December 22, 2015

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two interfacing worlds

December 22, 2015

 

Recently a friend and I went for a lazy Saturday afternoon drive through Rocky Mountain National Park, near where we live. It was a sharp-cold, bright winter day, not long before Christmas. We were cruising along enjoying the snowy wilderness, idly looking for a place to pull over and go walking from. Then we saw a number of stationary cars up ahead, so pulled up behind them.

 

There was half an elk herd on the mountainside to our left - the one old stag there grazing peacefully with obviously no concern about the situation below. The others, grazing in the meadow on our right. Most were within fifty feet, a few within ten feet, including one or two at a time immobile in the road, in front of or between cars.  

 

A couple of them spent a few minutes licking salt off of an SUVs’ tires. One of them stumbled and nearly fell, stepping onto this weird hard tarmac.

 

The elk on the road looked stunned in the face of such an incomprehensible interference to crossing their land.

 

We sat still in our metal boxes, watching the adult does and many younger elk standing around us, barely twitching an ear, then eventually ambling down into the meadow.  Some of the yearlings had really small, fluffy, still softly-contoured bodies and faces.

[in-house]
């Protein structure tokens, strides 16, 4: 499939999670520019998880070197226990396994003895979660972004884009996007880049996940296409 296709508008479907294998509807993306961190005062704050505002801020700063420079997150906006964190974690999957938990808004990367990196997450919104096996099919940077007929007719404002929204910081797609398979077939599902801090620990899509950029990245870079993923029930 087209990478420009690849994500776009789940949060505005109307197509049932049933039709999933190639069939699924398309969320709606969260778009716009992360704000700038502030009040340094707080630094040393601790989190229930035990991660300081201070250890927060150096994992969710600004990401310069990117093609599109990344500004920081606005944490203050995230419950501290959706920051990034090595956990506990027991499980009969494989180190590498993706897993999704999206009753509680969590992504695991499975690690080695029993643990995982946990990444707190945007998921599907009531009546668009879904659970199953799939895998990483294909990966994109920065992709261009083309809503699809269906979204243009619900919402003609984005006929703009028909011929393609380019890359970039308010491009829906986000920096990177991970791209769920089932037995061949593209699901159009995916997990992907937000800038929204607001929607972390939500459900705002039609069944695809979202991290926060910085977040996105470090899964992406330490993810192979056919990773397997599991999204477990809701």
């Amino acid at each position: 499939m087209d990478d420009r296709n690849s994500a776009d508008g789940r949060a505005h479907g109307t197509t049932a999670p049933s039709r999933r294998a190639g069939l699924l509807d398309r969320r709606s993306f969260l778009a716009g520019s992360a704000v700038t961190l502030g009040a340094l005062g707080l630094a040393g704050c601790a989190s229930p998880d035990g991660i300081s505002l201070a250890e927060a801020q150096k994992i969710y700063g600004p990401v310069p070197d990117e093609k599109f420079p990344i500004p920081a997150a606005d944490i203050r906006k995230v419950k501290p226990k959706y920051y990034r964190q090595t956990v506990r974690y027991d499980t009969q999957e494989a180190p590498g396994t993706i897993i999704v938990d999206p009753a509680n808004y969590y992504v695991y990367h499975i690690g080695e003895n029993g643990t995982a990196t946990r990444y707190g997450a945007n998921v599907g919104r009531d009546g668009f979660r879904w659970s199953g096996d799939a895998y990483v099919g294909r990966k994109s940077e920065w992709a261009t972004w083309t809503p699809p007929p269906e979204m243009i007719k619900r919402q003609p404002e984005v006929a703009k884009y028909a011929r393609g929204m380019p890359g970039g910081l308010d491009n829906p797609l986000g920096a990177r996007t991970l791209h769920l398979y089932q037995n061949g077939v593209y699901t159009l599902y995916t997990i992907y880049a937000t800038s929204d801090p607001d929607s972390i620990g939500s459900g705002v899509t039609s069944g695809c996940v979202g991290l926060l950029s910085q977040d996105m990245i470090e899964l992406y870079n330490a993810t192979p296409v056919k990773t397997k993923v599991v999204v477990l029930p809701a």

The longer we sat, the more I slowed down inside, tuning into two different worlds interfacing.

 

Us humans having human-type experiences of being in the presence of wildness, cocooned in our metal boxes: observing, viewing, engaged on a spectrum from awe to being entertained.

 

The elk having incomprehensibly different experience of being alive to ours, incomprehensibly different experience of this situation, including how their stopping on the tarmac was affecting another type of reality (us humans.)

 

Later, a flurry of flashing phone cameras, but for a while, much stillness in this shared physical space.  

 

It was real and surreal, each perceiving the other in ways radically different from how they were being perceived. 

 

I came more Deeply Alive again: gratitude! 

 

Where, what, when, how, does being in wild places bring you into comparable states of Deep Aliveness? 

 

 

 

 

 

 

 

 

 

 

 

 

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Ruby j. seaton, PH.d

holistic teacher. artist.
art therapist. psYchotherapist.

 

720 434 4746  ruby@artlifecreation.com

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